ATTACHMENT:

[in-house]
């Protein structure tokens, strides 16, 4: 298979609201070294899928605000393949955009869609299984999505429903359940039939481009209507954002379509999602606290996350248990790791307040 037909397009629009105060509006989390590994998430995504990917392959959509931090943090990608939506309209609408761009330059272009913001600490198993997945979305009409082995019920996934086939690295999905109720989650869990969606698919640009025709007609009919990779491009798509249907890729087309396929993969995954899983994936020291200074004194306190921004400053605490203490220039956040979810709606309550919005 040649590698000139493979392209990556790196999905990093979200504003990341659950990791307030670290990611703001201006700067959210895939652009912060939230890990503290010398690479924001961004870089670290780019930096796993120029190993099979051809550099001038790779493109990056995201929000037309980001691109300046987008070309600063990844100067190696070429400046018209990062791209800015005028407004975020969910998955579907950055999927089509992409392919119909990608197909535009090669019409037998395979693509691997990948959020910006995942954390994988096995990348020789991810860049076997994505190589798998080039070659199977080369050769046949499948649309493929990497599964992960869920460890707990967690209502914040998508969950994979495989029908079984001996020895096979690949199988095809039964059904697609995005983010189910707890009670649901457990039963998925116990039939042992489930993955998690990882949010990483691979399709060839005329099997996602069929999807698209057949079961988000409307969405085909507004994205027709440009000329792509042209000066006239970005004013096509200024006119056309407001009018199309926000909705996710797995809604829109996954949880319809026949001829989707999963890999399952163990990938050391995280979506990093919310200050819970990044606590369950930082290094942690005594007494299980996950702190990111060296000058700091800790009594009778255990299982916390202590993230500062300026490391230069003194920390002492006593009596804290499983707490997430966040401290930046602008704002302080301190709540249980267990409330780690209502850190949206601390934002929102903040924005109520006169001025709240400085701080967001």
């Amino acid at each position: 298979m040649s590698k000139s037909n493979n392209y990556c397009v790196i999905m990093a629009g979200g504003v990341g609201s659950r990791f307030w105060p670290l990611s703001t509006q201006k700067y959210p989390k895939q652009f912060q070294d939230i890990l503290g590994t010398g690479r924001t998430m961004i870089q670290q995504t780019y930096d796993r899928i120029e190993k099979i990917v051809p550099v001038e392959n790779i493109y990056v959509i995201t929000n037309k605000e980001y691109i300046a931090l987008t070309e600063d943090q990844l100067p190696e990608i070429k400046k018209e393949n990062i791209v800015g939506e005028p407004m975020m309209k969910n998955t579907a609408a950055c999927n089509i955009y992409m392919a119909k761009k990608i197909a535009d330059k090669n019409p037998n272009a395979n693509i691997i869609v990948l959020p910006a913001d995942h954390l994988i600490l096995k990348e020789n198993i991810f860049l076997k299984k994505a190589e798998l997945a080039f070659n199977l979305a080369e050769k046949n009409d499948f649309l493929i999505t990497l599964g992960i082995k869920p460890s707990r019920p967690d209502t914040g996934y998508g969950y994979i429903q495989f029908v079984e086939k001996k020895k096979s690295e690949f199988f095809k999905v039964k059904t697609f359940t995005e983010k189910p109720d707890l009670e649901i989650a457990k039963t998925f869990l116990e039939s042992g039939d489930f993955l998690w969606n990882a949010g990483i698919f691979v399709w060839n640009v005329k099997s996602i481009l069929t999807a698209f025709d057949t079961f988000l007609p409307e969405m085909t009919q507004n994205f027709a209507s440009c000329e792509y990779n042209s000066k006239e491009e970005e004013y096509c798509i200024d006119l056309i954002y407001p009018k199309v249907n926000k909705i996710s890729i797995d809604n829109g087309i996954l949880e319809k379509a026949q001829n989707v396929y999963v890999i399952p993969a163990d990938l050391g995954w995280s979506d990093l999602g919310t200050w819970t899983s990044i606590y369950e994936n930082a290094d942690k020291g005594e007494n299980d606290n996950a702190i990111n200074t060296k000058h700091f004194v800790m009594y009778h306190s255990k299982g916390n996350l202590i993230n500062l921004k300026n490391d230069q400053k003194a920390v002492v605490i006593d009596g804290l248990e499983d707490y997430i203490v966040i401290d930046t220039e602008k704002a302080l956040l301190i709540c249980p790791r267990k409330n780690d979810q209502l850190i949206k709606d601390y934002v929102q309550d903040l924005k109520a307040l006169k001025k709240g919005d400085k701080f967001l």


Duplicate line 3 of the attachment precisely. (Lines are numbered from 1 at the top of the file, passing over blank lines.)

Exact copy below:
């Amino acid at each position: 298979m040649s590698k000139s037909n493979n392209y990556c397009v790196i999905m990093a629009g979200g504003v990341g609201s659950r990791f307030w105060p670290l990611s703001t509006q201006k700067y959210p989390k895939q652009f912060q070294d939230i890990l503290g590994t010398g690479r924001t998430m961004i870089q670290q995504t780019y930096d796993r899928i120029e190993k099979i990917v051809p550099v001038e392959n790779i493109y990056v959509i995201t929000n037309k605000e980001y691109i300046a931090l987008t070309e600063d943090q990844l100067p190696e990608i070429k400046k018209e393949n990062i791209v800015g939506e005028p407004m975020m309209k969910n998955t579907a609408a950055c999927n089509i955009y992409m392919a119909k761009k990608i197909a535009d330059k090669n019409p037998n272009a395979n693509i691997i869609v990948l959020p910006a913001d995942h954390l994988i600490l096995k990348e020789n198993i991810f860049l076997k299984k994505a190589e798998l997945a080039f070659n199977l979305a080369e050769k046949n009409d499948f649309l493929i999505t990497l599964g992960i082995k869920p460890s707990r019920p967690d209502t914040g996934y998508g969950y994979i429903q495989f029908v079984e086939k001996k020895k096979s690295e690949f199988f095809k999905v039964k059904t697609f359940t995005e983010k189910p109720d707890l009670e649901i989650a457990k039963t998925f869990l116990e039939s042992g039939d489930f993955l998690w969606n990882a949010g990483i698919f691979v399709w060839n640009v005329k099997s996602i481009l069929t999807a698209f025709d057949t079961f988000l007609p409307e969405m085909t009919q507004n994205f027709a209507s440009c000329e792509y990779n042209s000066k006239e491009e970005e004013y096509c798509i200024d006119l056309i954002y407001p009018k199309v249907n926000k909705i996710s890729i797995d809604n829109g087309i996954l949880e319809k379509a026949q001829n989707v396929y999963v890999i399952p993969a163990d990938l050391g995954w995280s979506d990093l999602g919310t200050w819970t899983s990044i606590y369950e994936n930082a290094d942690k020291g005594e007494n299980d606290n996950a702190i990111n200074t060296k000058h700091f004194v800790m009594y009778h306190s255990k299982g916390n996350l202590i993230n500062l921004k300026n490391d230069q400053k003194a920390v002492v605490i006593d009596g804290l248990e499983d707490y997430i203490v966040i401290d930046t220039e602008k704002a302080l956040l301190i709540c249980p790791r267990k409330n780690d979810q209502l850190i949206k709606d601390y934002v929102q309550d903040l924005k109520a307040l006169k001025k709240g919005d400085k701080f967001l």